Meyer Wilson

Recovering Losses Caused By Investment Misconduct

Retiring CFTC Judge Exposes Colleague as Biased and Corrupt

Just before he retired, former Commodity Futures Trading Commission judge George H. Painter issued a notice to the Commission that exposed his colleague, Judge Bruce Levine, as a biased and corrupt judge, according to an Oct. 19 Washington Post article. In his notice, Painter claimed that Levine told him almost twenty years ago that he had promised then-Chairwoman of the Commission Wendy Gramm that he would stand in the way of investor complaints and never rule in an investor's favor.

Congress created the Commodity Futures Trading Commission in 1974. Its mission is to regulate the commodities market and "protect market users and the public from fraud, manipulation, and abusive practices related to the sale of commodity and financial futures and options." Painter's claims of bias and misconduct imply that Levine and Gramm failed to uphold the Commission's responsibilities.

Painter and Levine worked together at the Commission for almost twenty years. As the Commission's two administrative law judges, it was their duty to preside over investor complaints that alleged misconduct by trading professionals or financial firms involved in the commodities market. According to the article, Painter wrote that he could not "in good conscience" turn his seven pending cases over to Levine and asked the Commission to enlist another federal administrative judge to take them.

"Judge Levine, in the cynical guise of enforcing the rules, forces pro se complainants to run a hostile procedural gauntlet until they lose hope, and either withdraw their complaint or settle for a pittance, regardless of the merits of the case," wrote Painter. To back up his claims, he appealed to Levine's record. "A review of his rulings will confirm that he fulfilled his vow."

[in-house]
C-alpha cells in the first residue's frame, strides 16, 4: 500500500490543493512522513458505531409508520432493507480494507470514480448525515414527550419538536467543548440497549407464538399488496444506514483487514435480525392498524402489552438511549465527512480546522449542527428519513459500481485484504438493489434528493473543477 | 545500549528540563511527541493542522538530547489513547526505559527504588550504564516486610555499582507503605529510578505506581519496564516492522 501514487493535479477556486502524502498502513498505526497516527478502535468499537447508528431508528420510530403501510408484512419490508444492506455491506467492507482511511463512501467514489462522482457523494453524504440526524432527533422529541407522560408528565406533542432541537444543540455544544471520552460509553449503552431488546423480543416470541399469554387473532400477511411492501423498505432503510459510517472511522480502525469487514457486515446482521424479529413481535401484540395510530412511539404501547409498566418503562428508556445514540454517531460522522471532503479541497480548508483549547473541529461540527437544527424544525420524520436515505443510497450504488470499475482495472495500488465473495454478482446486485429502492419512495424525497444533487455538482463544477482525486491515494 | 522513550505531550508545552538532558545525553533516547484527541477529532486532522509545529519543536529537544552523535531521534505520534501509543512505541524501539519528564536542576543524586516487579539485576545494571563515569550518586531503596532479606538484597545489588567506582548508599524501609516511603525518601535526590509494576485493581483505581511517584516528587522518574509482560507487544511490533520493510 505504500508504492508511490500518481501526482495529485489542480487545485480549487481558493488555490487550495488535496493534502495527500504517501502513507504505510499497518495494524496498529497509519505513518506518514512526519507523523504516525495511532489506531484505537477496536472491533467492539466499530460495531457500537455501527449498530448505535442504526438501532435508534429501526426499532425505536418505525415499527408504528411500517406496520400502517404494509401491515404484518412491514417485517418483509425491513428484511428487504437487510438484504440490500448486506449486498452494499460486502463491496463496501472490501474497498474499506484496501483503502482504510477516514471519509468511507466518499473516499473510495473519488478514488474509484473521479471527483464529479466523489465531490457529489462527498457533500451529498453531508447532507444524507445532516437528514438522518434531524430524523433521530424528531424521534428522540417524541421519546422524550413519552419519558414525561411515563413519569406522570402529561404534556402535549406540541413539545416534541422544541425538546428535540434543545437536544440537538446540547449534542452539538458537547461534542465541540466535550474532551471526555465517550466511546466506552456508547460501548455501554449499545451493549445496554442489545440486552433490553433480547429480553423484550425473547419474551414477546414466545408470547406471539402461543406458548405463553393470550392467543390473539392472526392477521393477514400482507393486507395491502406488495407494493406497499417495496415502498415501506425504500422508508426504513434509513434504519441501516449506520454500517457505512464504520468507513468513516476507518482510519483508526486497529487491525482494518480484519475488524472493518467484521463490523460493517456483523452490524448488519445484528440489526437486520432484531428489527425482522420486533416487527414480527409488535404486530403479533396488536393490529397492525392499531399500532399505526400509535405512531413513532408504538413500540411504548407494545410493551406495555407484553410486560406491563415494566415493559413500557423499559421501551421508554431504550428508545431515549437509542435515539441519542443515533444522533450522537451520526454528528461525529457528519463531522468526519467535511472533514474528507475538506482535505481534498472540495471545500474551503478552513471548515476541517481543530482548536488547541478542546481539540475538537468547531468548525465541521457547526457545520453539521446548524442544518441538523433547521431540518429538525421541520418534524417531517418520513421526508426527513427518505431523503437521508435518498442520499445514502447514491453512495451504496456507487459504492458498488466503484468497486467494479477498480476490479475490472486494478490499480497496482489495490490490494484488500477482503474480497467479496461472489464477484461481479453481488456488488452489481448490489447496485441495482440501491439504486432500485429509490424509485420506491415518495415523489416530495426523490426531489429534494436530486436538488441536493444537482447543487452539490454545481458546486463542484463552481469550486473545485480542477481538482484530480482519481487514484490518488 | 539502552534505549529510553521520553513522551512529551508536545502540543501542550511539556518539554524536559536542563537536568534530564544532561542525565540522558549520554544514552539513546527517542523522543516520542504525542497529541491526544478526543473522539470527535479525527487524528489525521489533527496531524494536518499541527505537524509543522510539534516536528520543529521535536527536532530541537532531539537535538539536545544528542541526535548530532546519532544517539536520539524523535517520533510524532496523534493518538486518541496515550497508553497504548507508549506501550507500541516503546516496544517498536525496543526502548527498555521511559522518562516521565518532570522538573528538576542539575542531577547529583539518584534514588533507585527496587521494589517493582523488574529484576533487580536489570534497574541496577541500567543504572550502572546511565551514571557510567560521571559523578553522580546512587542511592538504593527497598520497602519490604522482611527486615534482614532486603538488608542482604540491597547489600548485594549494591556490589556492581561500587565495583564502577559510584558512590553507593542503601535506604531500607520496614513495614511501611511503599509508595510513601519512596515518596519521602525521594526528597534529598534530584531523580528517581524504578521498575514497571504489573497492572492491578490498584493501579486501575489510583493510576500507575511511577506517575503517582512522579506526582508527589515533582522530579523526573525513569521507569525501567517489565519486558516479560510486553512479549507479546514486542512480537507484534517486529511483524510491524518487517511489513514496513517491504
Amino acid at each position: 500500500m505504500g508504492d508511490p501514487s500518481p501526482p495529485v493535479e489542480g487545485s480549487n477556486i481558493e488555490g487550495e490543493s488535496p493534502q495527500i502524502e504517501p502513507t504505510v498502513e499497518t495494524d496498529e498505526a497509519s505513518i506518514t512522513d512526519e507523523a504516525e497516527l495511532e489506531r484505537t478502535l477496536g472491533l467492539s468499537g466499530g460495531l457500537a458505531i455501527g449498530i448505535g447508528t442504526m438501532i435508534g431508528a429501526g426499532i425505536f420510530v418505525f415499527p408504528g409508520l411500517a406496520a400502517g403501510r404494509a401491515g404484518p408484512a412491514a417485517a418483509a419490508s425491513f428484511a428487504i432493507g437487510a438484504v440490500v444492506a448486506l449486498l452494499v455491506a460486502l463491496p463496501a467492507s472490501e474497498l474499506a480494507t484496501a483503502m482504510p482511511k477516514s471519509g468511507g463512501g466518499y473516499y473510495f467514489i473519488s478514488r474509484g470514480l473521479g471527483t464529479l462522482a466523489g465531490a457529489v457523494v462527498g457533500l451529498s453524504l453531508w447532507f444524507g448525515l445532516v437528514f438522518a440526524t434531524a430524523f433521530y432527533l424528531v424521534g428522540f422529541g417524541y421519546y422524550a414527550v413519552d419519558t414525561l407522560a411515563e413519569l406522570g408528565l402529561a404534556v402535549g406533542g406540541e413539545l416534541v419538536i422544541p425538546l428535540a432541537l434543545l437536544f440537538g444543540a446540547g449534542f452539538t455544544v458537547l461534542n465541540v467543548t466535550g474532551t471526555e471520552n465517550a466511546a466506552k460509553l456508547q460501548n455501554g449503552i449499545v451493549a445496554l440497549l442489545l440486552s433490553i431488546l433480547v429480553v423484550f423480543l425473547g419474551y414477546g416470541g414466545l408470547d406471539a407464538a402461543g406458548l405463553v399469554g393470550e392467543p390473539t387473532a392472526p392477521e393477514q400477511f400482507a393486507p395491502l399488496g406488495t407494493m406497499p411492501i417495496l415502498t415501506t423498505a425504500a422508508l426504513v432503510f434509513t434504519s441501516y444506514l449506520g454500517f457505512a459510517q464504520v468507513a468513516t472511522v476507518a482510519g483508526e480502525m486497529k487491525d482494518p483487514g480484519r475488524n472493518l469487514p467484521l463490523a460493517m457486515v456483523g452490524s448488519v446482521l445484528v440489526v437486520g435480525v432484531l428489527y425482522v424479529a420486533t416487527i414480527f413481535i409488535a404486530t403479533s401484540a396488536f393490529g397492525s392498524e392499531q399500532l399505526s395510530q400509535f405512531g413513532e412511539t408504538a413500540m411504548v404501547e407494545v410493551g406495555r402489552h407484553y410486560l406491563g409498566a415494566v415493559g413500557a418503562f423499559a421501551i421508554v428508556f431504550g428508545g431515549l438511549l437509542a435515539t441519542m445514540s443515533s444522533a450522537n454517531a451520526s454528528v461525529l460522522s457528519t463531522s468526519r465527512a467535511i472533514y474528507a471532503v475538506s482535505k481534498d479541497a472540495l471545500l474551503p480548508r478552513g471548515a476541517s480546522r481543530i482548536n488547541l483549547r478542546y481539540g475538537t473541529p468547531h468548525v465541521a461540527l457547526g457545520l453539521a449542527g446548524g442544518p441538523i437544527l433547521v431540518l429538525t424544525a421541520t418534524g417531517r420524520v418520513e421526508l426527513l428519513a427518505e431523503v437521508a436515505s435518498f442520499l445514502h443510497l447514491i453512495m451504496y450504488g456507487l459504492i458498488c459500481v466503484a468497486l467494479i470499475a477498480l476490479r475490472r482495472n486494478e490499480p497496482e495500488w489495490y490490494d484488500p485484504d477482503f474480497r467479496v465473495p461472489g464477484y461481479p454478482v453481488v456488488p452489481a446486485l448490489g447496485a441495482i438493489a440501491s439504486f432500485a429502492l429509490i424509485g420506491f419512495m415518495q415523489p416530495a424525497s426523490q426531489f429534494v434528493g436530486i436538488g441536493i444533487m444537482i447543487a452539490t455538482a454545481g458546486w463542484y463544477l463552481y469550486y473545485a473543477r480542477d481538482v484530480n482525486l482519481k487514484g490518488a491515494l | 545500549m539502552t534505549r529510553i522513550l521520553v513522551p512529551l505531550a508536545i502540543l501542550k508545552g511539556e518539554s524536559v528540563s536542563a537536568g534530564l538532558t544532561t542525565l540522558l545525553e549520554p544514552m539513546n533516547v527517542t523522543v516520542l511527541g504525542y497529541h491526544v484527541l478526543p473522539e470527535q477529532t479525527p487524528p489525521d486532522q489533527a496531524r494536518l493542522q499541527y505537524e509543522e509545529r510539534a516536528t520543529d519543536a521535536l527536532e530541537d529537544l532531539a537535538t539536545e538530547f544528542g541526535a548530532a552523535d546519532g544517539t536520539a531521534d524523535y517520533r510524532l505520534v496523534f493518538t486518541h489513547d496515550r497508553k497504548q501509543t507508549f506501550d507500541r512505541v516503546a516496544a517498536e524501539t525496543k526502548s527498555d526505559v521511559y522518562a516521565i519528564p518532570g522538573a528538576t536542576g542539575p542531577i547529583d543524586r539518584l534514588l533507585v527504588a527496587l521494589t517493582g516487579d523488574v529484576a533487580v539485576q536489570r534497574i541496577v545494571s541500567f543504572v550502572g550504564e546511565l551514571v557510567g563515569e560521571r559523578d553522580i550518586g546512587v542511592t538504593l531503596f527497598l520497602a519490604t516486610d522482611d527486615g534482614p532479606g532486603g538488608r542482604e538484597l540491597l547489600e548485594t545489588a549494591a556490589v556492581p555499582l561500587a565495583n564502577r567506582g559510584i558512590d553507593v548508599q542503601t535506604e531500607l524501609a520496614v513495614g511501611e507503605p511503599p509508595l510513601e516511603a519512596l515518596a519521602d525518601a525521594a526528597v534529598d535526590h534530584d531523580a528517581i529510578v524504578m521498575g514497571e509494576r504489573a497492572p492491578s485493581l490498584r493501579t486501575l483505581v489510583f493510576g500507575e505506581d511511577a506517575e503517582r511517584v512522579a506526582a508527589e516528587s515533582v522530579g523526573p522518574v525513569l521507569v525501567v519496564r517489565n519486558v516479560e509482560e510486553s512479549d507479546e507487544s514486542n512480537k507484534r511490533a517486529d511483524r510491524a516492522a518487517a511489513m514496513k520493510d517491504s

According to the article, in addition to Painter's claims, Gramm has been criticized by some politicians in Congress for her apparent role in assisting Goldman Sachs and Enron gain increased influence over the commodities market. The fact that she joined Enron's board after leaving the Commission lends weight to the criticisms.

This is not the first time Levine has been the subject of scrutiny for his CFTC record. Ten years ago, the Wall Street Journal published an article that claimed Levine almost never ruled in favor of an investor. In the few cases where he did rule for the complainant, his hand was forced by defunct firms that were unable to put together a defense.

While the CFTC has released Painter's notice, the Commission has declined to issue a formal comment on the matter.

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